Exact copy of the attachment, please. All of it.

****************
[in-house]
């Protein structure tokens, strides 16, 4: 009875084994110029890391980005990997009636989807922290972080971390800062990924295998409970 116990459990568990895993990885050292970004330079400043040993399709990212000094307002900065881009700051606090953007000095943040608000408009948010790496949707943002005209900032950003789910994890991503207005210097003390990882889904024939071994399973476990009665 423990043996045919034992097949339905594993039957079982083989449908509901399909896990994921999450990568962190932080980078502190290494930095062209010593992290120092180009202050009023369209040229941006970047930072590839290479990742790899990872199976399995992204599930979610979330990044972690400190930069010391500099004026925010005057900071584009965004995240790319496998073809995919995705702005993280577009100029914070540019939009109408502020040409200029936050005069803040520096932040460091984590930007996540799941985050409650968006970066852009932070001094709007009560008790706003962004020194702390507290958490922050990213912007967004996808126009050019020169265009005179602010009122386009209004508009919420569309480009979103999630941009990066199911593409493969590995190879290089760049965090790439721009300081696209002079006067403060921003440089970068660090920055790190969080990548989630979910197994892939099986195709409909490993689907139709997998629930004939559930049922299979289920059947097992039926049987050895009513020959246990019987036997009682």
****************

[in-house]
């Protein structure tokens, strides 16, 4: 009875084994110029890391980005990997009636989807922290972080971390800062990924295998409970 116990459990568990895993990885050292970004330079400043040993399709990212000094307002900065881009700051606090953007000095943040608000408009948010790496949707943002005209900032950003789910994890991503207005210097003390990882889904024939071994399973476990009665 423990043996045919034992097949339905594993039957079982083989449908509901399909896990994921999450990568962190932080980078502190290494930095062209010593992290120092180009202050009023369209040229941006970047930072590839290479990742790899990872199976399995992204599930979610979330990044972690400190930069010391500099004026925010005057900071584009965004995240790319496998073809995919995705702005993280577009100029914070540019939009109408502020040409200029936050005069803040520096932040460091984590930007996540799941985050409650968006970066852009932070001094709007009560008790706003962004020194702390507290958490922050990213912007967004996808126009050019020169265009005179602010009122386009209004508009919420569309480009979103999630941009990066199911593409493969590995190879290089760049965090790439721009300081696209002079006067403060921003440089970068660090920055790190969080990548989630979910197994892939099986195709409909490993689907139709997998629930004939559930049922299979289920059947097992039926049987050895009513020959246990019987036997009682």